7. Clau­dia Ro­ger, a Hai­tian na­tio­nal, said she sha­red the mes­sage on a WhatsApp group be­cause she be­lie­ved it was a le­gi­ti­mate ans­wer to ma­ny people’s prayers. “A lot of people are ha­ving this TPS pro­blem and they don’t know where to turn,” she said. “That’s not good. They are ta­king ad­van­tage of it. (People) are des­pe­rate and they are sca­red.”

8. Du­bourg said the Ca­na­dian go­vern­ment has laun­ched an in­ves­ti­ga­tion to un­co­ver who is behind the push to send Hai­tians north. Hai­tian lea­ders in Miami and New York al­so be­lieve there’s a pro­fit mo­tive. “I have Hai­tian people in New York in my dis­trict stop­ping me on the streets, co­ming to my of­fice to share with me their de­ci­sion to go to Mon­treal, be­cause they be­lieve that Ca­na­da has ope­ned the door for them,” said New York Ci­ty Coun­cil­man Ma­thieu Eu­gene. “Some of them say they heard that Ca­na­da is ac­cep­ting Hai­tian people with TPS. Some tell me that their friends are al­rea­dy in Ca­na­da, fa­mi­ly mem­bers are al­rea­dy there, and are tel­ling them, ‘You have to come over be­cause they re­cei­ved this, or they re­cei­ved that and Ca­na­da is going to give them au­tho­ri­za­tion to stay,’” Eu­gene said.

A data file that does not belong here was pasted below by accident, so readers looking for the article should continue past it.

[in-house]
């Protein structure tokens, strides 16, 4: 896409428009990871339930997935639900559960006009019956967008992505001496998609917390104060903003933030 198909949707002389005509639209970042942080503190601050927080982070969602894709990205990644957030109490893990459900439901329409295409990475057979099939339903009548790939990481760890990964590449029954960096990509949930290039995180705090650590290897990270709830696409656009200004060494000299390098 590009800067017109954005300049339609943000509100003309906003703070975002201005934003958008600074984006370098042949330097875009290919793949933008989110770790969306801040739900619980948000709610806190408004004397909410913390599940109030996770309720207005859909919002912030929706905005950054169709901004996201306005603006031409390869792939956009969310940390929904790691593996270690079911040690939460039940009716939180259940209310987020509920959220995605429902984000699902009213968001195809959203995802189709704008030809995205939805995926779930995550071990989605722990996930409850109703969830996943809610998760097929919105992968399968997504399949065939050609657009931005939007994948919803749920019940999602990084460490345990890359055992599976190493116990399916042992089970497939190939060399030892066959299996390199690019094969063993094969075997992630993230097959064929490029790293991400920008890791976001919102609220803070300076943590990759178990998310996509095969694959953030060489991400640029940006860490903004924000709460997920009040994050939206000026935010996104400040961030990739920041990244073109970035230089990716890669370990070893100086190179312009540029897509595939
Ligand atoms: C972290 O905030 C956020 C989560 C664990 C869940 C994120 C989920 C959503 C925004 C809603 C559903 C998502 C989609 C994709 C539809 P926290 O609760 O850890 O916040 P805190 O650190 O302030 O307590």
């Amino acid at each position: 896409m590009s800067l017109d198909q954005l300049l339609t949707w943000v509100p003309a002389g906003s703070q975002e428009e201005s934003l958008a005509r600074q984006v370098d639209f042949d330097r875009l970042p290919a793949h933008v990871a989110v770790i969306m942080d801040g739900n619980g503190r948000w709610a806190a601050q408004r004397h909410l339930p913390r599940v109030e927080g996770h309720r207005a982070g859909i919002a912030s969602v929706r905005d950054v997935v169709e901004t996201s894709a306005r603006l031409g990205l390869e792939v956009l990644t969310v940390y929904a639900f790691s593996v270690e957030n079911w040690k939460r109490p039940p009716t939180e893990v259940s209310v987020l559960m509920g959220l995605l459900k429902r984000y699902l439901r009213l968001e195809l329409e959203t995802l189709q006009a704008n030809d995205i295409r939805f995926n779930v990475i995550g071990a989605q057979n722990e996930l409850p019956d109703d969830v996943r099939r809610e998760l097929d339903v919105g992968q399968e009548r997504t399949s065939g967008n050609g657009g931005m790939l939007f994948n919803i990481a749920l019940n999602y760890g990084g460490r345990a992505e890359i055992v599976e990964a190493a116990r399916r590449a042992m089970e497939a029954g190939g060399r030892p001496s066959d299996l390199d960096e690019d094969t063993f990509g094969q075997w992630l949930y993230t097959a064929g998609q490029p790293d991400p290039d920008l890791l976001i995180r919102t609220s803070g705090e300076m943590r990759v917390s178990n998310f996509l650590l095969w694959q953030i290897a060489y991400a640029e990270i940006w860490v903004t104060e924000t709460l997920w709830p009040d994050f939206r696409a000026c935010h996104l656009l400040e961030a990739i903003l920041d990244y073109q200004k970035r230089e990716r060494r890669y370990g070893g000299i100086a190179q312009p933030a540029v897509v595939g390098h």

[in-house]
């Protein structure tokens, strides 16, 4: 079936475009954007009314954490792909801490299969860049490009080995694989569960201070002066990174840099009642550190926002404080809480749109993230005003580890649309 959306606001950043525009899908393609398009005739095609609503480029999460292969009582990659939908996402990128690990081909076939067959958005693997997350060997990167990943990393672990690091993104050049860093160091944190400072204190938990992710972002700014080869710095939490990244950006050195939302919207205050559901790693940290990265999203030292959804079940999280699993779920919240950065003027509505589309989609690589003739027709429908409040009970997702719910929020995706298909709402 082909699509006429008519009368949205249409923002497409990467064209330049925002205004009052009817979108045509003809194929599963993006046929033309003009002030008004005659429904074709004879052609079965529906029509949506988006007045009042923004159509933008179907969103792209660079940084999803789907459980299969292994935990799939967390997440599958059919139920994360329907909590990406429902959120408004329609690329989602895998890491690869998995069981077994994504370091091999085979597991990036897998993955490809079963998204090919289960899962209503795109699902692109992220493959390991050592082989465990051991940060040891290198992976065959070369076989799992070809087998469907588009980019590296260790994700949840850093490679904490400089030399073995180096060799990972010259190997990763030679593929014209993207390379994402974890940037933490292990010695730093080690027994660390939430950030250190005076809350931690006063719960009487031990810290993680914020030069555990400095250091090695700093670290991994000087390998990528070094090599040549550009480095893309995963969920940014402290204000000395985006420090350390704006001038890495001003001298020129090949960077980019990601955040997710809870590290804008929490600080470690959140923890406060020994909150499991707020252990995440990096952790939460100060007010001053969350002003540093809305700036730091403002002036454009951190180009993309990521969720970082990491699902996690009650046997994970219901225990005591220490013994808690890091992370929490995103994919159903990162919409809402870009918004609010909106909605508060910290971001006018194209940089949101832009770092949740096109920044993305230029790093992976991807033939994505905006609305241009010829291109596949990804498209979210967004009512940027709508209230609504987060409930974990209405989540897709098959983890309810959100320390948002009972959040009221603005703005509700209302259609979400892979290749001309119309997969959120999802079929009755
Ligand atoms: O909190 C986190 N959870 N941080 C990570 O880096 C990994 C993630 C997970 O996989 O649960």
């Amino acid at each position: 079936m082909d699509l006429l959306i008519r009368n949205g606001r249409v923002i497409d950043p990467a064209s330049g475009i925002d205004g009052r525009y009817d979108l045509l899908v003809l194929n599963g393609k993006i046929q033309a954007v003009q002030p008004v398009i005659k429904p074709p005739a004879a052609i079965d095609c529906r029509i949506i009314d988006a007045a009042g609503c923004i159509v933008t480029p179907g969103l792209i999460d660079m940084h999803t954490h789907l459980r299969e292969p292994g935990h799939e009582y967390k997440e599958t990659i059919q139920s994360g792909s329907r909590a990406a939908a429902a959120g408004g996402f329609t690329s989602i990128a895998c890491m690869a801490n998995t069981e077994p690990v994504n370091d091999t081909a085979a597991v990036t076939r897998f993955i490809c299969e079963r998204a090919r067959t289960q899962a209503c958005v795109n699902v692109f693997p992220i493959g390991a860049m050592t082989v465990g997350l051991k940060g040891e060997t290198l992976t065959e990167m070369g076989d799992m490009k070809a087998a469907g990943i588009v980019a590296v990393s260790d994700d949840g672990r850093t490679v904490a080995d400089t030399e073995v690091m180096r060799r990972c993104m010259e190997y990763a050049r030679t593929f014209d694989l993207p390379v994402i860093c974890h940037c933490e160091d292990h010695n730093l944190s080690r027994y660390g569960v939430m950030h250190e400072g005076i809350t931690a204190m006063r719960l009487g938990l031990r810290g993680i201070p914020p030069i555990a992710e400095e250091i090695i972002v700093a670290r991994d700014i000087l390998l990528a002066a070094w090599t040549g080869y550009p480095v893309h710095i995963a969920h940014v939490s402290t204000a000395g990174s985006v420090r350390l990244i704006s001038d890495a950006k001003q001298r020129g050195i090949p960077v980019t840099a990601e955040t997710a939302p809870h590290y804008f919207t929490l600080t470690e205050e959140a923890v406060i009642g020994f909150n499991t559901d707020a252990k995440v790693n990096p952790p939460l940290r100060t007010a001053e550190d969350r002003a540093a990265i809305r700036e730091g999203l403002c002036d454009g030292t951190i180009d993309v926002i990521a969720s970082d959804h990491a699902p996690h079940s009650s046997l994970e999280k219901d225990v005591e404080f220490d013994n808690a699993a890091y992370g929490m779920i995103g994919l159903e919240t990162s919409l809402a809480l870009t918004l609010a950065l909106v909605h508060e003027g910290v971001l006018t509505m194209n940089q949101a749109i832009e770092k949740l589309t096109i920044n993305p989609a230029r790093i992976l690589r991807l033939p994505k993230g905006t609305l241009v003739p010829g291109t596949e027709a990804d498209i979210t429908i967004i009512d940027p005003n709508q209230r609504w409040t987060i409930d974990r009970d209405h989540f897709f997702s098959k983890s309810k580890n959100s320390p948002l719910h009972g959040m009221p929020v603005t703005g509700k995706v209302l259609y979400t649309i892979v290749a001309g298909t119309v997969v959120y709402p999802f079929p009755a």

9. Eu­gene said he tells them the fight for a re­ne­wal of TPS beyond the Ja­nua­ry ex­pi­ra­tion date is conti­nuing. “They don’t want to hear it,” he said. “It’s ve­ry dif­fi­cult to change their minds.” When he vi­si­ted Hai­tian asy­lum see­kers at a shel­ter in Mon­treal, Eu­gene said it be­came clear that ma­ny had made a rash de­ci­sion. “They were as­king me ques­tions, ‘What’s going to hap­pen? Are they going to send us back to the US? Are they going to give us the au­tho­ri­za­tion to stay?’” he said.

10. Se­na­tor Bill Nel­son of Flo­ri­da, spea­king at the Lit­tle Hai­ti Cultu­ral Cen­ter in Miami, re­ne­wed his call for an 18-month ex­ten­sion of TPS. The ille­gal mi­gra­tion to Ca­na­da by Hai­tians, Nel­son said, was “ano­ther rea­son why the ad­mi­nis­tra­tion should ex­tend, right now, the Tem­po­ra­ry Pro­tec­ted Sta­tus for the 60,000 Hai­tians that are here, so they don’t feel like they have to flee to Mexi­co or Ca­na­da in or­der not to have to go back to Hai­ti.”

11. The stea­dy stream of asy­lum see­kers — 10,000 since the be­gin­ning of the year — swee­ping in­to Que­bec has strai­ned go­vern­ment re­sources. With some Ca­na­dians now ques­tio­ning the in­te­gri­ty of their im­mi­gra­tion sys­tem in the wake of the surge, Tru­deau si­gna­led a slight­ly tou­gher im­mi­gra­tion stance than he had ear­lier. Ca­na­da, he said, re­mains a “wel­co­ming and open” so­cie­ty to those fleeing per­se­cu­tion and in need of pro­tec­tion but “we are al­so a coun­try of laws. En­te­ring Ca­na­da ir­re­gu­lar­ly is not an ad­van­tage. There are ri­go­rous im­mi­gra­tion and cus­toms rules that will be fol­lo­wed. Make no mis­take.”

(Ca­ro­lyn Cole/Los An­geles Times)

The Royal Ca­na­dian Moun­ted Po­lice stop a group of Hai­tians at­temp­ting to cross the bor­der ille­gal­ly, 28 Au­gust.